Employment | Health

How employers can support people with mental health challenges

by Pavani Peri

October 24, 2023

While campaigns to push Diversity, Equity, and Inclusion champion gender and race diversity in the workplace, they also prioritize the importance of having people with mental health challenges in the workplace. As the labor shortage increases, and as mental health continues to deteriorate, especially in North Carolina’s rural population, it becomes increasingly important for employers to learn how to successfully hire and retain employees with mental health challenges.   

Mark Simon, who works with the Peer Support Core at UNC and the Carolina Center for Healthy Work Design and Worker Well-Being, also has his own business presenting for and consulting with businesses on how to recruit and retain employees with mental health challenges. “The labor shortage has pushed employers to broaden their recruitment strategies, and to look into populations that have been traditionally overlooked. Beyond that, people who have experienced mental health crises have overcome serious adversity. That quality brings a strong work ethic and outsized benefits to employers.” says Mark. 

Beyond hiring, creating healthy workplaces for people experiencing mental health challenges has to be a part of any company’s DEI strategy. A healthy workplace, according to Mark, is one where employees can bring their full selves, can talk about their challenges without fear of being penalized, and can ask for flexibility while achieving their goals. “People who feel comfortable bringing their full selves to work are more productive in the workplace–a mutual benefit for both the employee and the employer.” says Mark.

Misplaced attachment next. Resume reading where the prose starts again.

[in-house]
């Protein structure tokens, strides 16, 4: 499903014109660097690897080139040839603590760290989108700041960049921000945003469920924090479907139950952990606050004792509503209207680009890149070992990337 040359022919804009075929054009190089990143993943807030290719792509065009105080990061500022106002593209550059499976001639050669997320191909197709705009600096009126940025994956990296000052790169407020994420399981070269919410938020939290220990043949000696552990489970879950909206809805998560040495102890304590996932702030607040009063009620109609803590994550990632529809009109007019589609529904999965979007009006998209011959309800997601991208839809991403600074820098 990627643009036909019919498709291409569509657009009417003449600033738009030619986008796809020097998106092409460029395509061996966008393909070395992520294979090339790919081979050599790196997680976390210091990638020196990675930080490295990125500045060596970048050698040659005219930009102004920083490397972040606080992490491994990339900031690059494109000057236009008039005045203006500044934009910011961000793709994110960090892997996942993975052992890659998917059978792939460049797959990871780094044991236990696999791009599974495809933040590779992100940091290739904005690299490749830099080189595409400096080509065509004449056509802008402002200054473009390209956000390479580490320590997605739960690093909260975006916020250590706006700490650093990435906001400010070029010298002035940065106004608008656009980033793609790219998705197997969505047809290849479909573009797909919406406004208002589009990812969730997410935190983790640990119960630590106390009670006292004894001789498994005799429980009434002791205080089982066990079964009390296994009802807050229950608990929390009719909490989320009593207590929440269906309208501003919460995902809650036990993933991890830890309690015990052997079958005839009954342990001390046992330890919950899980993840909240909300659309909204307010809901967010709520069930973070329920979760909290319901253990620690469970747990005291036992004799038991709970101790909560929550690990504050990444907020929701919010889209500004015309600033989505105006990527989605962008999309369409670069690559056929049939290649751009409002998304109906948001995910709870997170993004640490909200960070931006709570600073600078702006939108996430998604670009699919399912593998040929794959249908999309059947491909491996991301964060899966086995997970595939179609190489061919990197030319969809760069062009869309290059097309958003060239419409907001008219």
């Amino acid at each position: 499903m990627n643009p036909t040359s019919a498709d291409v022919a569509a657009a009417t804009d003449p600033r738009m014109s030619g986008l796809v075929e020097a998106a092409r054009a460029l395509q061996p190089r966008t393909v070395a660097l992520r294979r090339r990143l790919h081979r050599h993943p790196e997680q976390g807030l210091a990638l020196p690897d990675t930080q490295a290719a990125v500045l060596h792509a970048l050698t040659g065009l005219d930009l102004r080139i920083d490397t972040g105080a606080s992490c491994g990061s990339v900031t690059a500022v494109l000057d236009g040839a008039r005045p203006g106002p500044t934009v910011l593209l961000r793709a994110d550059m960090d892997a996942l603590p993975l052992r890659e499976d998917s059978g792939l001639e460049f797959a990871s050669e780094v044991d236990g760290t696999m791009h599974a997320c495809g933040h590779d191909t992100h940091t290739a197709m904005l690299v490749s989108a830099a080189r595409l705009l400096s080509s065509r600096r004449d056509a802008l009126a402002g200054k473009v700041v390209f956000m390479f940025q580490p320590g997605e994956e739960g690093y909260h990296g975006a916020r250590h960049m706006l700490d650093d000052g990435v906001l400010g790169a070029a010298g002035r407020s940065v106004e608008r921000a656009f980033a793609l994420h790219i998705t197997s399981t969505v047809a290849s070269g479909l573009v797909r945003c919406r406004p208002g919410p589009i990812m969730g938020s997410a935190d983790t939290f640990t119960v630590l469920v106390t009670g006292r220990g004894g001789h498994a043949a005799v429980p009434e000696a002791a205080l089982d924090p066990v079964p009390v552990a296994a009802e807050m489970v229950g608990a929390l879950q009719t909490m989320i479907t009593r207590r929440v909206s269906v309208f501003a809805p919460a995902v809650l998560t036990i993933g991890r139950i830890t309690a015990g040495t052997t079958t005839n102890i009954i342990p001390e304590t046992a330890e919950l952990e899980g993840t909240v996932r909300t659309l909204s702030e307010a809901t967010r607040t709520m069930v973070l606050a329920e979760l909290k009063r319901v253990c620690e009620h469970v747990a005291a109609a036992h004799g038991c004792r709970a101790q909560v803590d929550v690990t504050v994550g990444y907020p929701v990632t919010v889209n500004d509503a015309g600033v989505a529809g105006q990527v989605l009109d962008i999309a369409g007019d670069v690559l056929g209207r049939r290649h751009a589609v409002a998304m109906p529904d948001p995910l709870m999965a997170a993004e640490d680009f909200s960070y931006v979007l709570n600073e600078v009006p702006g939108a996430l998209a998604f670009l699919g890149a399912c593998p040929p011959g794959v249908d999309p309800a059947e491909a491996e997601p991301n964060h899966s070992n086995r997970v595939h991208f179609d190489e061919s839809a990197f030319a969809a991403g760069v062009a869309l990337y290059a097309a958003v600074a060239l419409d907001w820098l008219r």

Positive workplaces are also structured. Employers should prioritize having structured roles that are designed to foster employee success. “Employers must create opportunities for success. Jobs with unclear roles, blurry delineation of work, and unset expectations do not lead to successful outcomes for anyone, especially those experiencing mental health challenges.” says Mark. 

Employers need to address their hiring challenges by building the infrastructure within their own companies to be able to support more diversity–diversity in race, gender, and lived experience. Only then, will there be structured, thriving, and comfortable workplaces for all people. 

Carolina Across 100 is a five-year initiative charged by Chancellor Guskiewicz and housed at the School of Government’s ncIMPACT Initiative. This pan-University effort, guided by the Carolina Engagement Council, will form meaningful partnerships with communities in all 100 North Carolina counties to respond to challenges stemming from or exacerbated by COVID-19. “Our State, Our Work” is the first program of Carolina Across 100, connecting young adults to living wage employment opportunities. “Our State, Our Wellbeing” is the second program, focused on improving mental health and reducing suicide in North Carolina.